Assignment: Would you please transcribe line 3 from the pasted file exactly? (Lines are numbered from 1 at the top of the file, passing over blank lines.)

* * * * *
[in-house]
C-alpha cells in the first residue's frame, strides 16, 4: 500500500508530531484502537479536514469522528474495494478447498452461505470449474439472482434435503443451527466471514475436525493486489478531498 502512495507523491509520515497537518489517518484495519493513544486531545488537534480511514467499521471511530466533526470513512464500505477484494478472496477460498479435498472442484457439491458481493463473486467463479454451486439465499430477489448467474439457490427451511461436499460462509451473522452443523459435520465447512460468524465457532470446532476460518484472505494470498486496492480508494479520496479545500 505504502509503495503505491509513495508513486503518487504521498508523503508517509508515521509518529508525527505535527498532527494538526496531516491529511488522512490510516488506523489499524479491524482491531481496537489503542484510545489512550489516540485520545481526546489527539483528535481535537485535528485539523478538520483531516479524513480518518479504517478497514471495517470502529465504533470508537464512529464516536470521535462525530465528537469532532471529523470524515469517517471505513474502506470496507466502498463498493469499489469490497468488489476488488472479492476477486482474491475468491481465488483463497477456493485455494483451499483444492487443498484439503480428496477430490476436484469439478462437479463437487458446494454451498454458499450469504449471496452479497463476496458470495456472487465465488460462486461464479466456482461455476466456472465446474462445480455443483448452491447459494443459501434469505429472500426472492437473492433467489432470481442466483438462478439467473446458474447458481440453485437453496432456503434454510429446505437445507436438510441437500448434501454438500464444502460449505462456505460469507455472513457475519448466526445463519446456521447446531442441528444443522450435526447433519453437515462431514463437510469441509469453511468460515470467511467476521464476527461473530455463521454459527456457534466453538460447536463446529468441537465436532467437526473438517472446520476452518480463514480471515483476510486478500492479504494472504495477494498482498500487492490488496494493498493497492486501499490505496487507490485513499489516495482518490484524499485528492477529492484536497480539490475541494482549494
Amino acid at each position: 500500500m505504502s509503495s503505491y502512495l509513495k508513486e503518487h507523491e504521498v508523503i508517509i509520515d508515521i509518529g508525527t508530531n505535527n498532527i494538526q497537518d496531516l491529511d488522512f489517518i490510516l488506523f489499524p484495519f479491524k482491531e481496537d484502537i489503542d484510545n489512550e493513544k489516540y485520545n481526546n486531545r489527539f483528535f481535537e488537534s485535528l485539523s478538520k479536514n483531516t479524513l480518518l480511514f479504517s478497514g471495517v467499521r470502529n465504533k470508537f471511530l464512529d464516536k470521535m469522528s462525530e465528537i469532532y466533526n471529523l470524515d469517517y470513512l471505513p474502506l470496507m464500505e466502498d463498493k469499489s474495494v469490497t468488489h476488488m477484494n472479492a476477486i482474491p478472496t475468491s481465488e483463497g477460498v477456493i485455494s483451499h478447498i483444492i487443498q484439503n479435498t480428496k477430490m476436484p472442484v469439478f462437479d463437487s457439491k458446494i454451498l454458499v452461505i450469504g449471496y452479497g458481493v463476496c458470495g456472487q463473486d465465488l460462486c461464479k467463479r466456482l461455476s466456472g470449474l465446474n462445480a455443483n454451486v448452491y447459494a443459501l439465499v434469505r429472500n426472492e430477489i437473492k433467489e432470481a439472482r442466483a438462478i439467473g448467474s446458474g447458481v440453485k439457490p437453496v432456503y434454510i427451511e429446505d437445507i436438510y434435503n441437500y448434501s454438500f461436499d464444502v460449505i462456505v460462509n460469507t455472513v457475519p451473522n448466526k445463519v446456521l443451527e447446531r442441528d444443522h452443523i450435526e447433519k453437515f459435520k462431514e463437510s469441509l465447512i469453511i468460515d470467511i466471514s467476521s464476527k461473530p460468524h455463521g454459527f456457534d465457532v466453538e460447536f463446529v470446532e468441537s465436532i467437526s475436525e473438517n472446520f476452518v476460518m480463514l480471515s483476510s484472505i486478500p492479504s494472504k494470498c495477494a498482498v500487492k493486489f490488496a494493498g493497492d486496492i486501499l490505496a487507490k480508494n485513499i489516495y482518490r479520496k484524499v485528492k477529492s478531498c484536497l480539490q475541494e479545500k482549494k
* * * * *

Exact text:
Amino acid at each position: 500500500m505504502s509503495s503505491y502512495l509513495k508513486e503518487h507523491e504521498v508523503i508517509i509520515d508515521i509518529g508525527t508530531n505535527n498532527i494538526q497537518d496531516l491529511d488522512f489517518i490510516l488506523f489499524p484495519f479491524k482491531e481496537d484502537i489503542d484510545n489512550e493513544k489516540y485520545n481526546n486531545r489527539f483528535f481535537e488537534s485535528l485539523s478538520k479536514n483531516t479524513l480518518l480511514f479504517s478497514g471495517v467499521r470502529n465504533k470508537f471511530l464512529d464516536k470521535m469522528s462525530e465528537i469532532y466533526n471529523l470524515d469517517y470513512l471505513p474502506l470496507m464500505e466502498d463498493k469499489s474495494v469490497t468488489h476488488m477484494n472479492a476477486i482474491p478472496t475468491s481465488e483463497g477460498v477456493i485455494s483451499h478447498i483444492i487443498q484439503n479435498t480428496k477430490m476436484p472442484v469439478f462437479d463437487s457439491k458446494i454451498l454458499v452461505i450469504g449471496y452479497g458481493v463476496c458470495g456472487q463473486d465465488l460462486c461464479k467463479r466456482l461455476s466456472g470449474l465446474n462445480a455443483n454451486v448452491y447459494a443459501l439465499v434469505r429472500n426472492e430477489i437473492k433467489e432470481a439472482r442466483a438462478i439467473g448467474s446458474g447458481v440453485k439457490p437453496v432456503y434454510i427451511e429446505d437445507i436438510y434435503n441437500y448434501s454438500f461436499d464444502v460449505i462456505v460462509n460469507t455472513v457475519p451473522n448466526k445463519v446456521l443451527e447446531r442441528d444443522h452443523i450435526e447433519k453437515f459435520k462431514e463437510s469441509l465447512i469453511i468460515d470467511i466471514s467476521s464476527k461473530p460468524h455463521g454459527f456457534d465457532v466453538e460447536f463446529v470446532e468441537s465436532i467437526s475436525e473438517n472446520f476452518v476460518m480463514l480471515s483476510s484472505i486478500p492479504s494472504k494470498c495477494a498482498v500487492k493486489f490488496a494493498g493497492d486496492i486501499l490505496a487507490k480508494n485513499i489516495y482518490r479520496k484524499v485528492k477529492s478531498c484536497l480539490q475541494e479545500k482549494k